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Interspecies Conflict/big cats vs big dogs

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Hello, I recently read about Kangal dogs being used to save Cheetahs lives in the wild, because the Cheetahs will run from the dogs and not get shot as a result.  I always thought though that big cats were stronger than dogs.  Than I heard about the Rhodesian Ridgeback being used to hunt big cats, so this is my questions, are t here any dog breeds that could kill the big cats?  If not why do big cats run from them?
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Hello Valerie.


Your question was sent to the question pool; hope you don't mind if I answer it for you.


Q: I recently read about Kangal dogs being used to save Cheetahs lives in the wild, because the Cheetahs will run from the dogs and not get shot as a result.  I always thought though that big cats were stronger than dogs.  Than I heard about the Rhodesian Ridgeback being used to hunt big cats, so this is my questions, are t here any dog breeds that could kill the big cats?  If not why do big cats run from them?
A: Many of the large cats in the wild (cheetahs, leopards, pumas, etc.) will avoid dangerous conflicts or situations that are intimidating to them because they do not want to risk injury.  It's not about who's stronger, it's about what is at stake.  Many cat species in the wild are solitary hunters, and an injury can mean its ability to hunt might be compromised (and starvation may occur).  When these cheetahs detect the presence of these Kangal dogs, they flee to avoid what they preceive to be a potentially dangerous situation.  In addition, cheetahs aren't combative animals unless their lives depend upon it.  Cheetahs are built for speed and acceleration, and their lithe builds aren't suited for serious combat with another animal.  Animals that are much smaller than a cheetah (a baboon, for example) can easily drive one from a kill because the cat simply can't afford to get hurt.  Leopards have more powerful builds than cheetahs (more muscular, larger heads, stronger jaws, sharper claws), and are much better fighters.  But, being solitary hunters just like the cheetah, they can't afford an injury that might impede their ability to hunt.  A leopard will engage another animal more readily than the cheetah will, but it will still back away if the risk of injury is greater than the reward that presents itself.  A leopard outweighs the spotted hyena on many occasions and is certainly capable of killing one, but most realistic confrontations between the 2 end with the leopard backing away (because it can't afford an injury that will keep it from hunting).  Big cats that are being hunted or driven away by the use of dogs don't run because they don't think they can't win a physical confrontation.....they usually run because they associate dogs with humans.  There are several dogs that are strong enough to kill a cheetah one-on-one (the Kangal being one of them), but none will be favored against a leopard or a puma one-on-one.  In South Africa, the Boerboel (a mastiff that is just as imposing as the Kangal) is used to protect livestock from predators like the leopard.  The leopard will run from these dogs primarily to avoid injury and to avoid interaction with humans.  Some dogs (Kangal, Boerboel, American Bulldog, Presa Canario & others) are strong enough to potentially kill a leopard or a puma, it's just that no single dog will have a good chance to do so without help.  The Rhodesian Ridgeback is typically a good-natured dog, but it was used to hunt lions.  Lions are strong, agile, and well-armed (sharp claws & teeth) predators that routinely engage a variety of dangerous adversaries (Cape buffalo, spotted hyenas, zebra, etc.).  An African lion averages about 400lb, and one would easily kill a pack of 85lb Rhodesian Ridgebacks.  However, the lion will likely run if it associates the presense of the dogs with the presense of humans.  The dogs (in this scenario and others) may be used to chase, tree, or corner a big cat, but not necessarily to actually attempt a kill themselves.  There are some dogs in large groups that are capable of killing a big cat, but they are usually used to aid the hunter only.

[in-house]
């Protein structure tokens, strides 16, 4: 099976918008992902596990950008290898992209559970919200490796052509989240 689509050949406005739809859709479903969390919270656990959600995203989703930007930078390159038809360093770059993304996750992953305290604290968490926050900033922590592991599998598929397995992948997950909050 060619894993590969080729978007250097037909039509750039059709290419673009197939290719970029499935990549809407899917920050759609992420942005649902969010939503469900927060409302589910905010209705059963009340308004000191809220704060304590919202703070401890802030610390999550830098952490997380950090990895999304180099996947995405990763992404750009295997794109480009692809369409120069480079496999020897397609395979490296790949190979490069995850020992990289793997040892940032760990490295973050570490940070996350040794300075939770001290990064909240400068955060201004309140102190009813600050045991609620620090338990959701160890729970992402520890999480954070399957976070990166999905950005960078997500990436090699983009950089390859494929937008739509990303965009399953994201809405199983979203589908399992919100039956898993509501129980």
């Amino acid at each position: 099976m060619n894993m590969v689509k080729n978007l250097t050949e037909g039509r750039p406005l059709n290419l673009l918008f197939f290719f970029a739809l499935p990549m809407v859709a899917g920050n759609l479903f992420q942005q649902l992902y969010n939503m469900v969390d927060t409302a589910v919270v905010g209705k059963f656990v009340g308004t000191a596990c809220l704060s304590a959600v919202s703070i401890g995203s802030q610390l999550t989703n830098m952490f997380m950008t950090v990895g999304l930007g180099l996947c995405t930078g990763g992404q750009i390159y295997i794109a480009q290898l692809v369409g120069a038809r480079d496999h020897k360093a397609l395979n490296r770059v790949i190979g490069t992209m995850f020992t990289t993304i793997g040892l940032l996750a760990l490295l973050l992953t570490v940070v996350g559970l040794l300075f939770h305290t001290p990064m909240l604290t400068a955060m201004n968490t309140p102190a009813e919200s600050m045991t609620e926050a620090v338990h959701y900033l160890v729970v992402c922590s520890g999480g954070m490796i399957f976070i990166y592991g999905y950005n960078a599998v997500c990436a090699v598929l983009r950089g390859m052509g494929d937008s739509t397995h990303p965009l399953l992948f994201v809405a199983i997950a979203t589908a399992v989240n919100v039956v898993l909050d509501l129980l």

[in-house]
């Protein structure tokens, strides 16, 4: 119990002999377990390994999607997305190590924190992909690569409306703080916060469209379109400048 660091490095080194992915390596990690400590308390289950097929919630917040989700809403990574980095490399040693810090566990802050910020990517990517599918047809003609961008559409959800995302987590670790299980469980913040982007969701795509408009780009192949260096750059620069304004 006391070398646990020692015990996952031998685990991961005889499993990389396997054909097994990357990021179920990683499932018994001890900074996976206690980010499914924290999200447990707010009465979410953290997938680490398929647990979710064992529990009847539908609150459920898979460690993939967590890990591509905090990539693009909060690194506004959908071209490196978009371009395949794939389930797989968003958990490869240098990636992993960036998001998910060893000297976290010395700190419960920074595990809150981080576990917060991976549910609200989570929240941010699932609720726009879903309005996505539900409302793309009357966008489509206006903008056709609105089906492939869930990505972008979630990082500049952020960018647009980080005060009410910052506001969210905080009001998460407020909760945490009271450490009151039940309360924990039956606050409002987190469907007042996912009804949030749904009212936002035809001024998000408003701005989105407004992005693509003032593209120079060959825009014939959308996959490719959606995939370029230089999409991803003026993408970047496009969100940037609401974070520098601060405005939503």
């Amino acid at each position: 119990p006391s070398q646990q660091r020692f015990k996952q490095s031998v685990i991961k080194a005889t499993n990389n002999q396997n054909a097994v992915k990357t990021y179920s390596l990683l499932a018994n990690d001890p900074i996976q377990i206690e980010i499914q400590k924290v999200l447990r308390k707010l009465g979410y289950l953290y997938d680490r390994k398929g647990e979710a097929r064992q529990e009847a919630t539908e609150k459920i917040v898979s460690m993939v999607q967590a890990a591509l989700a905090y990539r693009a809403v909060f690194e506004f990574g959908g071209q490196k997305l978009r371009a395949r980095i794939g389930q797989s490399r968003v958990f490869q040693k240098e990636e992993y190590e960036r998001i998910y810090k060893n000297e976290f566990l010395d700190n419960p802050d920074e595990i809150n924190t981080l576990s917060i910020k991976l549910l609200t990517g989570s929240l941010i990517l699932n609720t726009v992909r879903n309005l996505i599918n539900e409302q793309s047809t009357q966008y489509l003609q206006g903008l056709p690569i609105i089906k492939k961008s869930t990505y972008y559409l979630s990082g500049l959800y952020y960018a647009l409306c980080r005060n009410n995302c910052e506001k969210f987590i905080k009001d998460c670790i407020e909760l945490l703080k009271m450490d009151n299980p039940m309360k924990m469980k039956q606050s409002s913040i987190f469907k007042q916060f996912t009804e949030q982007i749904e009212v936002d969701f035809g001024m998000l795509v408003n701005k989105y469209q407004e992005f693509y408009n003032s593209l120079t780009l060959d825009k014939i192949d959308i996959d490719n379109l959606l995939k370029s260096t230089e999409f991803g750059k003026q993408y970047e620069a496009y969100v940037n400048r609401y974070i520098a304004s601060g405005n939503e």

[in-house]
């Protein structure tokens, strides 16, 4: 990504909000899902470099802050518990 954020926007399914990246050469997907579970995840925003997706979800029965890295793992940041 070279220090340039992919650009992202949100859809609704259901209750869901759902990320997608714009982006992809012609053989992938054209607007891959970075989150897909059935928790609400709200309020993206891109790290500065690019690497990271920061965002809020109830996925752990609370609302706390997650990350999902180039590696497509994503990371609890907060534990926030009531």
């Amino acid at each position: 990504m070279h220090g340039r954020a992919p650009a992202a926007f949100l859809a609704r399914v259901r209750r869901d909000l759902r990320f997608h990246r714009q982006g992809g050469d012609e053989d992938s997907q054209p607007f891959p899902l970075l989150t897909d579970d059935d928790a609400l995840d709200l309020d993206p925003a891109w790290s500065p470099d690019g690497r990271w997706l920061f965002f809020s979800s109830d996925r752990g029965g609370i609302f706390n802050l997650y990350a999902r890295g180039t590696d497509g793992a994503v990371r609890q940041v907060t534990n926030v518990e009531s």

Best regards.

Interspecies Conflict

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Questions regarding animal conflicts within realistic or unrealistic settings are welcome; my strength lies in medium-to-large species. Small animals (including birds of prey), prehistoric animals, sea creatures, and domestic dog breeds are usually within my scope, but to a lesser degree. I can't confidently answer hypothetical questions about human vs animal, arachnids, insects, or amphibians, but I am willing to field them nonetheless.

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From a young age, I have been interested in animals. Starting with the original Mutual of Omaha's Wild Kingdom and World Book Encyclopedias, I have seen many animal shows and documentaries and have read multiple books on the subject. I have a solid understanding of the physiology of many animals and interspecies conflict in general.

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Associate degree in unrelated field; biology classes in college.

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